I bought all three of these books years ago and HATED Red Mars. Never finished it and I tried several times. It was boring and way too dry and sciencey. I wasted a small fortune.
Well last summer I was listening to an old ITunes play list and Green Mars popped on at the end of something else. I was in the middle of a project and wasn't going to stop to change it. The recording started in the middle, talking about how plants survive winter and deal with salinity- a subject lately dear to me, and I was drawn in completely.
I have listened to the whole series now and I cannot imagine how I didn't like it all those years ago. Its really not very sciencey, I mean sure .. a bit... but the characterizations and the story do not rely on the science. There is much, much more of politics and as much of magic as there is of science in this series.
The performance is great
This is fantasy as good as it gets. The writing and voice of the piece are meant to be 1800's English, the story starts around the start of Queen Victoria's reign. The style and tone are somewhat akin to Susanna Clarke in Jonathan Strange and Mr Norrell. While I loved that story, the cast here is richer and more diverse and so is the language.
The worldbuilding and magic systems are very elegant, using familiar myths and legends in interesting ways and weaving them all together with interesting tidbits of actual social history.
The last story that captivated me this much was Game of Thrones, the book not the tv show. This is obviously a shorter story that moves at a faster pace, its nice because it deals with some difficult subjects without becoming hopelessly sad and depressing.
Simon Prebble's performance is great, he is always great. Couldn't recommend it more highly
I would never have gotten this if it hadn't been on 3.99 special. This IS a YA story but its a good one, so it works for me. I think the Laura Ingalls meets Harry Potter tag is apt as far as it goes - but in this one Magic isn't a secret world - its a mainstream political issue. I am interested in seeing how the sort of "amish" no magic fringe plays out. Its always good to investigate ways of resisting.
Its a slow but engaging start - the pov girl is only 5 when the story opens but she hears things, and shes 13 or so by the middle.
I usually avoid female narrators. Not always, mind- there are several that I really like - its a tone/ pitch thing I think- but this performance is great. There are subtleties of accent and pitch that are mindblowing and shes never ever squeaky.
This one is tricky. I like it, I do. I couldn't tell you what actually happens in the story because I am still not sure. The language is glorious. If you enjoyed the language for its own sake in Jonathan Strange and Mr. Norrell, I bet you would like the language in this.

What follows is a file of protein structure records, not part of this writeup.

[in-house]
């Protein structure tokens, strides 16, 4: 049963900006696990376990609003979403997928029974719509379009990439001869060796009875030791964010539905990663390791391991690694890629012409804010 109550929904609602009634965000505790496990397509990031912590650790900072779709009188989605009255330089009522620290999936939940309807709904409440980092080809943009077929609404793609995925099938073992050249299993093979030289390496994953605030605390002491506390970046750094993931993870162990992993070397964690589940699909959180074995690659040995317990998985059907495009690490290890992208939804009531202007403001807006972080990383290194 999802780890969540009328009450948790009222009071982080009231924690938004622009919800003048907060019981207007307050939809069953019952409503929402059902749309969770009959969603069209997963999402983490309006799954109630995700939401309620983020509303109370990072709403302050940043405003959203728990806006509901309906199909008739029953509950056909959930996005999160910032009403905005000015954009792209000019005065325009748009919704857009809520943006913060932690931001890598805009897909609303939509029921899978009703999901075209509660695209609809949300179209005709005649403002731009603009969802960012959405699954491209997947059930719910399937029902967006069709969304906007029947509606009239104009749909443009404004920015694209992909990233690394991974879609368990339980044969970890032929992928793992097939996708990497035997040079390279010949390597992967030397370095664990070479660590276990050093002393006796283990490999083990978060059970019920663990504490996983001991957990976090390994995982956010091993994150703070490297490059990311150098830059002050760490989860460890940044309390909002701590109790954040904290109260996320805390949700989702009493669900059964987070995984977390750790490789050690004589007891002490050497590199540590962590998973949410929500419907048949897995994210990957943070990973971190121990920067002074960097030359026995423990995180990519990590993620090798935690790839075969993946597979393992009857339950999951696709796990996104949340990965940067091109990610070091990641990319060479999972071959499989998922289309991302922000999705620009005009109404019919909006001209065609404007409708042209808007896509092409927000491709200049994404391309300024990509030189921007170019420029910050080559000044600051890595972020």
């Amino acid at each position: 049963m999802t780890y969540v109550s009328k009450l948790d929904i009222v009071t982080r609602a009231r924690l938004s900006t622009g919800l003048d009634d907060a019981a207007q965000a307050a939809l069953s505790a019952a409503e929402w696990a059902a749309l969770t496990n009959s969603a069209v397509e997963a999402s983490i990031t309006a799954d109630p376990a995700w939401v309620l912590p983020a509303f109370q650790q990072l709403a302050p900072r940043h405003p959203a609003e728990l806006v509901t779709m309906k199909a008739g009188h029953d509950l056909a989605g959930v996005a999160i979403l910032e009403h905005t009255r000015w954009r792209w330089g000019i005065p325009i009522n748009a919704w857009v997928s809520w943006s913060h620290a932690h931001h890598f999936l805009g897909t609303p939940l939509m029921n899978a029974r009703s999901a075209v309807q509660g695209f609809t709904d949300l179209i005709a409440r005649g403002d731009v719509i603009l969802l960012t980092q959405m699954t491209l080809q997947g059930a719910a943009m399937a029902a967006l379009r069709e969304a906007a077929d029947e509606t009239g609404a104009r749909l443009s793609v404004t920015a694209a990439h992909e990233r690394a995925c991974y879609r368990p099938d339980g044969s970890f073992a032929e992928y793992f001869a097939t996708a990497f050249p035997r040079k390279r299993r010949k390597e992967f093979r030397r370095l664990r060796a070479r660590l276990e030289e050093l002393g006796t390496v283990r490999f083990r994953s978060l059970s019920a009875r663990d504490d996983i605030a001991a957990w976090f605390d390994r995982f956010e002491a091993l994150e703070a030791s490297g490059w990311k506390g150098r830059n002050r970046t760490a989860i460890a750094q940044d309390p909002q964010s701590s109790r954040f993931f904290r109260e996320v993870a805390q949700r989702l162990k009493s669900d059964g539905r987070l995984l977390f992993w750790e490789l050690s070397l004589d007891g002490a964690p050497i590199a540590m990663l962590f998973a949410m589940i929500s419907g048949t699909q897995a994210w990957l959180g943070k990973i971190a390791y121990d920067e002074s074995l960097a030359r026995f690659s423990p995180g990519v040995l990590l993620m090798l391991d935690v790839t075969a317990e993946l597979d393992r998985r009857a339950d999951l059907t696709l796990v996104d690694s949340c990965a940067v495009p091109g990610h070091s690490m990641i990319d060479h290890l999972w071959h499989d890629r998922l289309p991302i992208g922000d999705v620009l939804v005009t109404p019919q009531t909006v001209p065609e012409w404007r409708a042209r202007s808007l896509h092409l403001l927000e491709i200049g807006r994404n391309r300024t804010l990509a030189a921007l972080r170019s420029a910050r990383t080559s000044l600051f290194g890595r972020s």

In a fit of enthusiasm for that very idea I tried listening to The Three Musketeers
and Ivanhoe. Not so much, the language in those didn't draw me in. It was too stiff and put me off.
The problem here, and it IS a problem for me... super lengthy descriptions of every little thing, every thought, every expression, every everything, goes on and on and on and on. You can listen for two hours and its still the same scene in which nothing of note has happened. The rub is, I keep thinking maybe something did happen and I missed it because I was happily lost in some enchanting phrase. It is DELIGHTFULLY irritating. So I will keep playing it over and over until I am sure I have it. Even if it turns out I hate the story I will have gotten more than my money's worth.
Simon Vance is always perfect. He is the only actor of many books who has never ever let me down.
Ken Follet has a knack for making what should be boring stories really engaging. Banking in England in the 1870's yawn - but I was drawn in and hooked from go. It would have been better if there were fewer sex scenes in general, and fewer creepy abusive sex scenes in particular. I mean this story is set in Londontown of the 1870's but we never went to a music hall or saw a play and never heard what was for supper or had a visit from or to a tailor or a dressmaker. Went to the brothel ALOT though and we had a front row seat to every sexual encounter.
There is more to it - really it was a good story, and the characters were curiously interesting but it was IN SPITE of the over- reliance on one aspect of life.
I didn't listen to a sample when I saw this was read by Bronson Pinchot. I remember him as a good actor with a gift for voices. Well I don't know what happened but this is one of the worst listens I have ever heard. Its like the worst cartoon, painfully over acted with bad voices. The story is not well enough written to survive it. The dialog is clunky and the story is awkward. Its just bad. I like the Maddox books, spqr though I am sure the story would have been better served read by Simon Vance and love Ruth Downie and Colleen McCullough's rome books and Richard Harris with Cicero and Tiro to give u a sense of where I am coming from